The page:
The hypnotic magnificence of Duncan Jones' Moon is the setting of a kind of space-drawn samhain built to support the machines, here harvesters of Helium-3, the latest source of our terrestrial dependency.
Affecting documentary – all of it stock footage – is unveiled as something corporate and cankerous, shortly giving way to the inviting lightness of Clint Mansell's score. The title card features an impressive use of perspective. Placement and persistence of type domineers the narrative as something akin to Kevin Spacey's lilt which plays like HAL 9000 but follows its own heart.
A discussion with SIMON KILROE, title designer and compositor at Molinare.
At what point did you become involved in the project, and how involved were you? Just the titles or more?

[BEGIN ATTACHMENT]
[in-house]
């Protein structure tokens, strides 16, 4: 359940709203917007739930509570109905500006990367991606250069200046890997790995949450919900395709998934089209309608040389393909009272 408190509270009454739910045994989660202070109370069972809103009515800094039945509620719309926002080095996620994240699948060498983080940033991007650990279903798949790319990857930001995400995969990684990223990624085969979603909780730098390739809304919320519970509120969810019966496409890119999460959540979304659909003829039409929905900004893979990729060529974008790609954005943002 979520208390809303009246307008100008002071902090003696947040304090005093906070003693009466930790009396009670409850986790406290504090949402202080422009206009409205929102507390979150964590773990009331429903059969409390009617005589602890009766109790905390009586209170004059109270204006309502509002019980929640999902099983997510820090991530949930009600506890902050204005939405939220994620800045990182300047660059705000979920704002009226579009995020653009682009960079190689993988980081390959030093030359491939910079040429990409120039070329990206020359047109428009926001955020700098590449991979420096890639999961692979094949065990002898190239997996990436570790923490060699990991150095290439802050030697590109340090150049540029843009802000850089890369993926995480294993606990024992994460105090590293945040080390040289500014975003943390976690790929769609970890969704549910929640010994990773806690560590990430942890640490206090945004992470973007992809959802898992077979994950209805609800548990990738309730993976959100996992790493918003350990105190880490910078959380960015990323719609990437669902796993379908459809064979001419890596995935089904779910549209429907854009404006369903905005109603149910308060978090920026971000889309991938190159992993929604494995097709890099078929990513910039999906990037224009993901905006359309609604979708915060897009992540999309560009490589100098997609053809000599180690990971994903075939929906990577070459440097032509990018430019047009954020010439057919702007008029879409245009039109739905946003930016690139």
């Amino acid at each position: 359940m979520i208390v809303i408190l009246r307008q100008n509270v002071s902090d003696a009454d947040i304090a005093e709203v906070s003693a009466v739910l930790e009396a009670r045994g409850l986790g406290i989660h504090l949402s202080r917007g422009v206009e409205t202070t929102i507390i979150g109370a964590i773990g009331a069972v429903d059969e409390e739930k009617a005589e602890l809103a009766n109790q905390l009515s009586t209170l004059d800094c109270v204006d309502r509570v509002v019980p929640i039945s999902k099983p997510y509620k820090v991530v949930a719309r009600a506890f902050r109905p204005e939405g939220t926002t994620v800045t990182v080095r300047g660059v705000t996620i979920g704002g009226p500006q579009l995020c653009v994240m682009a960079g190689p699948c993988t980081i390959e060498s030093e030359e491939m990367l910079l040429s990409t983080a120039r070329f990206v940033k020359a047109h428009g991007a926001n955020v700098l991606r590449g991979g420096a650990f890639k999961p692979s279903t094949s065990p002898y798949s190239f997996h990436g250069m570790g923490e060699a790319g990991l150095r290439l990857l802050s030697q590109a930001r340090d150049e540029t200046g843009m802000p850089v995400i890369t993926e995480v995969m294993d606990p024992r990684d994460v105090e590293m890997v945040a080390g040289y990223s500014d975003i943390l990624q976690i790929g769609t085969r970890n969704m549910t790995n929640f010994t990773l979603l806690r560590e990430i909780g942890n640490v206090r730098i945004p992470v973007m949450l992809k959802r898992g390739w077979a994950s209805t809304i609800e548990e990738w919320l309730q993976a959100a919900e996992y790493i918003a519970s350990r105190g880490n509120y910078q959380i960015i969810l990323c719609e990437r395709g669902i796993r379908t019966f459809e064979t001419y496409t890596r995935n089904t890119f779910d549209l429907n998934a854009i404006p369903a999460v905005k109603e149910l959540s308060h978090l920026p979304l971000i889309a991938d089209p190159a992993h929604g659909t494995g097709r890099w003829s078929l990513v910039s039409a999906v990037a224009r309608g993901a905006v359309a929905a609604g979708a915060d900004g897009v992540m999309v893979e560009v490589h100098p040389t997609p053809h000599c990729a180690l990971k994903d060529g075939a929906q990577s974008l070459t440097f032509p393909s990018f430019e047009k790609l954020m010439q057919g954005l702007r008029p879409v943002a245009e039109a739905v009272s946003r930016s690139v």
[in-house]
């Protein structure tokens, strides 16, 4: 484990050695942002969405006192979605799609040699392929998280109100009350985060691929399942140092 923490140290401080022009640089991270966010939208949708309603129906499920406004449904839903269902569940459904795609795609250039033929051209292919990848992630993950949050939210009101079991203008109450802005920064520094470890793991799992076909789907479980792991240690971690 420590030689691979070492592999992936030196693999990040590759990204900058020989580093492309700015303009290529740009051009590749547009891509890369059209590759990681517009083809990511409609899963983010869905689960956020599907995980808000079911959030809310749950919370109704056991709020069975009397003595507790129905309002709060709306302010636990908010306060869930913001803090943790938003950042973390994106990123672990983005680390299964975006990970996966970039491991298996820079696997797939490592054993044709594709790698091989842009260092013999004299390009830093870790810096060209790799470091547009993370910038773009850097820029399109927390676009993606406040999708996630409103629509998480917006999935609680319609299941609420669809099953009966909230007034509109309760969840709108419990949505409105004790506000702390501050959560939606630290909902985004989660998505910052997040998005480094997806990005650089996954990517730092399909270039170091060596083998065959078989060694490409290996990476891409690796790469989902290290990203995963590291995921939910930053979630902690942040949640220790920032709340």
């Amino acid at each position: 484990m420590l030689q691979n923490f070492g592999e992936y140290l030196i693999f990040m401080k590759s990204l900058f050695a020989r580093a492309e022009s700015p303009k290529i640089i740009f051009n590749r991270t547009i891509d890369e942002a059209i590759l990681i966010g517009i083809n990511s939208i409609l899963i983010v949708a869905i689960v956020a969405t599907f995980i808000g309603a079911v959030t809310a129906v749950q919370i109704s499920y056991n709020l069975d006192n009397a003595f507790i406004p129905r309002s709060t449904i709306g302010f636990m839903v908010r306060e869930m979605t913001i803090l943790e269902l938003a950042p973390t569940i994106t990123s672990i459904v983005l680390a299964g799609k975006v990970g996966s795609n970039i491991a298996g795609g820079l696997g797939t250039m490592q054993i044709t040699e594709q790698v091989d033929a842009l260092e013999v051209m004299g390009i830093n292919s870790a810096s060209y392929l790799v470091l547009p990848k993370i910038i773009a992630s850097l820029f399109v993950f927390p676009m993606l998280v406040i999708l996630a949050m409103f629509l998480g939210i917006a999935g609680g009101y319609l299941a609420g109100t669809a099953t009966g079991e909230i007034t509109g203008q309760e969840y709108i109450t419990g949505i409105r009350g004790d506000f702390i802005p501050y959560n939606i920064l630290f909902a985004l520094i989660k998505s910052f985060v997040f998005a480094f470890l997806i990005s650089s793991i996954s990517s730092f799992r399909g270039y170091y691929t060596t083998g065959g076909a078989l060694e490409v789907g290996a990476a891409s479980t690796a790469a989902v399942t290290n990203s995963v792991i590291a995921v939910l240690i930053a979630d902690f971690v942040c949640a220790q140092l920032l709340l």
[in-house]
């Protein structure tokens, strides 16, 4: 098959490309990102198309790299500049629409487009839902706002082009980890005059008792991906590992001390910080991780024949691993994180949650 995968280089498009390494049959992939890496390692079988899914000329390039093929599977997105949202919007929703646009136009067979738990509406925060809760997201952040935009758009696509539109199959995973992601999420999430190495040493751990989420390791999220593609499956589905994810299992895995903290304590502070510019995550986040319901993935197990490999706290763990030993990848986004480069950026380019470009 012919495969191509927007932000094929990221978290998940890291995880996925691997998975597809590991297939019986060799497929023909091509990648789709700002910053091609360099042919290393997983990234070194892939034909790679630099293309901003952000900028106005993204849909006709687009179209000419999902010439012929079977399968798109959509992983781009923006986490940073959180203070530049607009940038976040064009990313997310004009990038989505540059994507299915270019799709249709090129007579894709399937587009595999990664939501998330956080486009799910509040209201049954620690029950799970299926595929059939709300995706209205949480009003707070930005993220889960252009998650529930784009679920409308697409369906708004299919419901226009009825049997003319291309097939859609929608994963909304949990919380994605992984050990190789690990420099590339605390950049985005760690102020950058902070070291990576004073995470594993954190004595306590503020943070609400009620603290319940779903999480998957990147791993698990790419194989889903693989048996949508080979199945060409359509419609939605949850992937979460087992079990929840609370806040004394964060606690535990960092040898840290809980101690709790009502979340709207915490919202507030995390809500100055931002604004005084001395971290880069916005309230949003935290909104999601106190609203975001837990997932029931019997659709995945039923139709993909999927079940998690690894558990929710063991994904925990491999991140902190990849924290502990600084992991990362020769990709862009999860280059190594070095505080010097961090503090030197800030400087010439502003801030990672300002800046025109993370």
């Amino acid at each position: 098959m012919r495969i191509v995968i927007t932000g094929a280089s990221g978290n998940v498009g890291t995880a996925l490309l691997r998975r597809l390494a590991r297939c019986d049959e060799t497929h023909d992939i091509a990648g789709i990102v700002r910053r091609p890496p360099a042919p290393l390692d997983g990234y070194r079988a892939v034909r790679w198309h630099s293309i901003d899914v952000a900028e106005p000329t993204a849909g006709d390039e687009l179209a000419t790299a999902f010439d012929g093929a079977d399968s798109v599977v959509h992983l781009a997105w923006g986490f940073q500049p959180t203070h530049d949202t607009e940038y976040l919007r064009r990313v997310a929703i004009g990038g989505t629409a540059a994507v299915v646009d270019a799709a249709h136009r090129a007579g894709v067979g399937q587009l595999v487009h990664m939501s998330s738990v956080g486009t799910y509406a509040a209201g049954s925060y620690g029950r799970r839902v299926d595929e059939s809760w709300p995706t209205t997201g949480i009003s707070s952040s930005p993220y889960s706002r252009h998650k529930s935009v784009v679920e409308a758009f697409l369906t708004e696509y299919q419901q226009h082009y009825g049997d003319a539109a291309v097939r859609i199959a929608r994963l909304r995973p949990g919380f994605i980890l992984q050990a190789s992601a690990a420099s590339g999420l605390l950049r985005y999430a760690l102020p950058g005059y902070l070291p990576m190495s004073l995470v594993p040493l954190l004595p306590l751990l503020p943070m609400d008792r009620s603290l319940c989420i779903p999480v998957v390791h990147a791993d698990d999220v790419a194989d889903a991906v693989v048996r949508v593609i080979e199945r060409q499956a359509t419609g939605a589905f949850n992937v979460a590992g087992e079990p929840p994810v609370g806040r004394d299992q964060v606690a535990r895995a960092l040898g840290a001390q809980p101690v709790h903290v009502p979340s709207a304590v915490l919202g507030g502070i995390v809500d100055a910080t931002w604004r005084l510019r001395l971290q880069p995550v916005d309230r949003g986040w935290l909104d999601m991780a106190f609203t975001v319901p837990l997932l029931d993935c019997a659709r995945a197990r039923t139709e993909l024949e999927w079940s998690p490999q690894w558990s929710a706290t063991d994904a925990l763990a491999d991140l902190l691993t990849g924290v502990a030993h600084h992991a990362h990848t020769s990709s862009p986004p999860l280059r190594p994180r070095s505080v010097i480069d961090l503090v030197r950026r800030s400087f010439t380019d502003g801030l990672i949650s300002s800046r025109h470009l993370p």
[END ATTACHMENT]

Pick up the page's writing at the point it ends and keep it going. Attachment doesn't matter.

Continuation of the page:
SK: We became involved after the edit. We composited all the screen inserts in the film, including the face of the robot. About 120 shots in all.
How did the initial ideas come about? What sorts of things did you reference?
After seeing the cut we immediately decided to track the type into the environments. Duncan Jones came back a day later with the same idea, which made for a very painless creative process. The classic reference for this is the Panic Room titles.
Detail the process of laying the typography into the live action elements.
It was a simple case of choosing a line of perspective. We tracked some of the tricky shots in Boujou. The remainder were tracked in Shake, where all the compositing was done. The type was generated in Photoshop and was given a simple highlight and colour to match its backplate. We had to avoid giving the type any sense of scale, owing to the variety of shots within the sequence. Shadows were applied to add depth as well as reflections of the type within the environment. On some credits camera shake was added to help it sit in.
And what is the typeface used in the sequence?
View the credits for this sequence